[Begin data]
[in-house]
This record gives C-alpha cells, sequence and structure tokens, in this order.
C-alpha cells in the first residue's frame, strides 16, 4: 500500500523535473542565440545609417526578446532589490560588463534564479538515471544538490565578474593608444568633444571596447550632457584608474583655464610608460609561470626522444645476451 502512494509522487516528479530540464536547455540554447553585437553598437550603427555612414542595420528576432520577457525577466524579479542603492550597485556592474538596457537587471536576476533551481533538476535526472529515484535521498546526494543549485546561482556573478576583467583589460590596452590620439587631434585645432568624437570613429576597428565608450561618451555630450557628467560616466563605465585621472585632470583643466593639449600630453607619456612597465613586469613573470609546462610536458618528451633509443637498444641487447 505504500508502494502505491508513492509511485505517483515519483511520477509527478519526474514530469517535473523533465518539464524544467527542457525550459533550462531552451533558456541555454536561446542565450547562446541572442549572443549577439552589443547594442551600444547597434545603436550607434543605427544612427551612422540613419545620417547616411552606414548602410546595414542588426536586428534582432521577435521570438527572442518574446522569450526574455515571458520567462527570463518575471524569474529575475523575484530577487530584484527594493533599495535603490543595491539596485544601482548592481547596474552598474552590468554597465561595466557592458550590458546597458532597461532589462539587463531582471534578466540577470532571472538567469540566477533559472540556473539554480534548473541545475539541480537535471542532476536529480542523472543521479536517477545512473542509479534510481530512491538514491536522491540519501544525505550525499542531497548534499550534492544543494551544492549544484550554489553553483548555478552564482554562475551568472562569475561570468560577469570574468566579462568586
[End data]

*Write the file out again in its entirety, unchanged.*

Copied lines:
[in-house]
This record gives C-alpha cells, sequence and structure tokens, in this order.
C-alpha cells in the first residue's frame, strides 16, 4: 500500500523535473542565440545609417526578446532589490560588463534564479538515471544538490565578474593608444568633444571596447550632457584608474583655464610608460609561470626522444645476451 502512494509522487516528479530540464536547455540554447553585437553598437550603427555612414542595420528576432520577457525577466524579479542603492550597485556592474538596457537587471536576476533551481533538476535526472529515484535521498546526494543549485546561482556573478576583467583589460590596452590620439587631434585645432568624437570613429576597428565608450561618451555630450557628467560616466563605465585621472585632470583643466593639449600630453607619456612597465613586469613573470609546462610536458618528451633509443637498444641487447 505504500508502494502505491508513492509511485505517483515519483511520477509527478519526474514530469517535473523533465518539464524544467527542457525550459533550462531552451533558456541555454536561446542565450547562446541572442549572443549577439552589443547594442551600444547597434545603436550607434543605427544612427551612422540613419545620417547616411552606414548602410546595414542588426536586428534582432521577435521570438527572442518574446522569450526574455515571458520567462527570463518575471524569474529575475523575484530577487530584484527594493533599495535603490543595491539596485544601482548592481547596474552598474552590468554597465561595466557592458550590458546597458532597461532589462539587463531582471534578466540577470532571472538567469540566477533559472540556473539554480534548473541545475539541480537535471542532476536529480542523472543521479536517477545512473542509479534510481530512491538514491536522491540519501544525505550525499542531497548534499550534492544543494551544492549544484550554489553553483548555478552564482554562475551568472562569475561570468560577469570574468566579462568586